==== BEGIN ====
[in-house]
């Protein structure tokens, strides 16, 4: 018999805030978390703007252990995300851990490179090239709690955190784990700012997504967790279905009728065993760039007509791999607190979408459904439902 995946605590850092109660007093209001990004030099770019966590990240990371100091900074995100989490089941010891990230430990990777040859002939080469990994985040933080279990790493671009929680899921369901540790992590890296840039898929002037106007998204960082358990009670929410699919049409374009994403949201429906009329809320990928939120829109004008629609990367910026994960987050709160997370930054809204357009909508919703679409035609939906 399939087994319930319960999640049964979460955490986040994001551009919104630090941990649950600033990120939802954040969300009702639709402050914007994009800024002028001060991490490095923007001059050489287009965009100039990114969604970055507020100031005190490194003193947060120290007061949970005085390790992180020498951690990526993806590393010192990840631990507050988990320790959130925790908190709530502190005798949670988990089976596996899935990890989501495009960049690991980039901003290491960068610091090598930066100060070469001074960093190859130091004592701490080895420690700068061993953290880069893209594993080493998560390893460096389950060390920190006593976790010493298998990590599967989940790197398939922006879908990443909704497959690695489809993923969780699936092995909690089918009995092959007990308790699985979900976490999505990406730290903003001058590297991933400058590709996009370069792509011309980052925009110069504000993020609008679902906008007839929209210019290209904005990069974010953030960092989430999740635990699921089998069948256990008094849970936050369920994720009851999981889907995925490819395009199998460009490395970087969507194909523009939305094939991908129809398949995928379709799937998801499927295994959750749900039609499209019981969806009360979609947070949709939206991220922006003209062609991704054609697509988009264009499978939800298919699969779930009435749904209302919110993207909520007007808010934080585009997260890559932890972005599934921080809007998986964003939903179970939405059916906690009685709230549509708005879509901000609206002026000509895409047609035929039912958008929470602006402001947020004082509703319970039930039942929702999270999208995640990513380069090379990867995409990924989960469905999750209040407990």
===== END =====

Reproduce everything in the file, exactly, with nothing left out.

[in-house]
């Protein structure tokens, strides 16, 4: 018999805030978390703007252990995300851990490179090239709690955190784990700012997504967790279905009728065993760039007509791999607190979408459904439902 995946605590850092109660007093209001990004030099770019966590990240990371100091900074995100989490089941010891990230430990990777040859002939080469990994985040933080279990790493671009929680899921369901540790992590890296840039898929002037106007998204960082358990009670929410699919049409374009994403949201429906009329809320990928939120829109004008629609990367910026994960987050709160997370930054809204357009909508919703679409035609939906 399939087994319930319960999640049964979460955490986040994001551009919104630090941990649950600033990120939802954040969300009702639709402050914007994009800024002028001060991490490095923007001059050489287009965009100039990114969604970055507020100031005190490194003193947060120290007061949970005085390790992180020498951690990526993806590393010192990840631990507050988990320790959130925790908190709530502190005798949670988990089976596996899935990890989501495009960049690991980039901003290491960068610091090598930066100060070469001074960093190859130091004592701490080895420690700068061993953290880069893209594993080493998560390893460096389950060390920190006593976790010493298998990590599967989940790197398939922006879908990443909704497959690695489809993923969780699936092995909690089918009995092959007990308790699985979900976490999505990406730290903003001058590297991933400058590709996009370069792509011309980052925009110069504000993020609008679902906008007839929209210019290209904005990069974010953030960092989430999740635990699921089998069948256990008094849970936050369920994720009851999981889907995925490819395009199998460009490395970087969507194909523009939305094939991908129809398949995928379709799937998801499927295994959750749900039609499209019981969806009360979609947070949709939206991220922006003209062609991704054609697509988009264009499978939800298919699969779930009435749904209302919110993207909520007007808010934080585009997260890559932890972005599934921080809007998986964003939903179970939405059916906690009685709230549509708005879509901000609206002026000509895409047609035929039912958008929470602006402001947020004082509703319970039930039942929702999270999208995640990513380069090379990867995409990924989960469905999750209040407990």